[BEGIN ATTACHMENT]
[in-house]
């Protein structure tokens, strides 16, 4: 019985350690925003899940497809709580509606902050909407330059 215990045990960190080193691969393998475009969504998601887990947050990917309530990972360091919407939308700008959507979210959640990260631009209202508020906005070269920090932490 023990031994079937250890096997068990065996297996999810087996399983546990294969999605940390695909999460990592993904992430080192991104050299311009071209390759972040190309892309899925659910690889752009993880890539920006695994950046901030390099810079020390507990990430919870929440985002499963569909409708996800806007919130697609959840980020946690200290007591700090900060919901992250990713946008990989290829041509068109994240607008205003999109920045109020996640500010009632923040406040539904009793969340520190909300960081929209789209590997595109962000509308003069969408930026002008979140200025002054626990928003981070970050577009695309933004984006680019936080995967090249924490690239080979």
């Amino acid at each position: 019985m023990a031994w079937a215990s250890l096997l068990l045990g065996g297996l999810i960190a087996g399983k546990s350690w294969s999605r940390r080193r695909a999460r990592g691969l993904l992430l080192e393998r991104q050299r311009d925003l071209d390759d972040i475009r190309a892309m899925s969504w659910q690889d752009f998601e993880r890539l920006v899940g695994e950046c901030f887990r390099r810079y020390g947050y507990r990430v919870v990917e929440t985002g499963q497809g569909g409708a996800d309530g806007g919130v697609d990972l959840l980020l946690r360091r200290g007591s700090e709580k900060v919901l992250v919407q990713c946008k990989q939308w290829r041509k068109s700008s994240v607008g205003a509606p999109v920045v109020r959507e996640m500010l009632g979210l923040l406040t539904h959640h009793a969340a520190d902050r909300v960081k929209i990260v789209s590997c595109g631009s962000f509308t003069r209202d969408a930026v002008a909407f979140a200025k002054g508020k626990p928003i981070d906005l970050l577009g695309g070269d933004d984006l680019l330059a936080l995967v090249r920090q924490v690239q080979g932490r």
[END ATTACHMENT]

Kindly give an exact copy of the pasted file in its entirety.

[in-house]
């Protein structure tokens, strides 16, 4: 019985350690925003899940497809709580509606902050909407330059 215990045990960190080193691969393998475009969504998601887990947050990917309530990972360091919407939308700008959507979210959640990260631009209202508020906005070269920090932490 023990031994079937250890096997068990065996297996999810087996399983546990294969999605940390695909999460990592993904992430080192991104050299311009071209390759972040190309892309899925659910690889752009993880890539920006695994950046901030390099810079020390507990990430919870929440985002499963569909409708996800806007919130697609959840980020946690200290007591700090900060919901992250990713946008990989290829041509068109994240607008205003999109920045109020996640500010009632923040406040539904009793969340520190909300960081929209789209590997595109962000509308003069969408930026002008979140200025002054626990928003981070970050577009695309933004984006680019936080995967090249924490690239080979």
């Amino acid at each position: 019985m023990a031994w079937a215990s250890l096997l068990l045990g065996g297996l999810i960190a087996g399983k546990s350690w294969s999605r940390r080193r695909a999460r990592g691969l993904l992430l080192e393998r991104q050299r311009d925003l071209d390759d972040i475009r190309a892309m899925s969504w659910q690889d752009f998601e993880r890539l920006v899940g695994e950046c901030f887990r390099r810079y020390g947050y507990r990430v919870v990917e929440t985002g499963q497809g569909g409708a996800d309530g806007g919130v697609d990972l959840l980020l946690r360091r200290g007591s700090e709580k900060v919901l992250v919407q990713c946008k990989q939308w290829r041509k068109s700008s994240v607008g205003a509606p999109v920045v109020r959507e996640m500010l009632g979210l923040l406040t539904h959640h009793a969340a520190d902050r909300v960081k929209i990260v789209s590997c595109g631009s962000f509308t003069r209202d969408a930026v002008a909407f979140a200025k002054g508020k626990p928003i981070d906005l970050l577009g695309g070269d933004d984006l680019l330059a936080l995967v090249r920090q924490v690239q080979g932490r």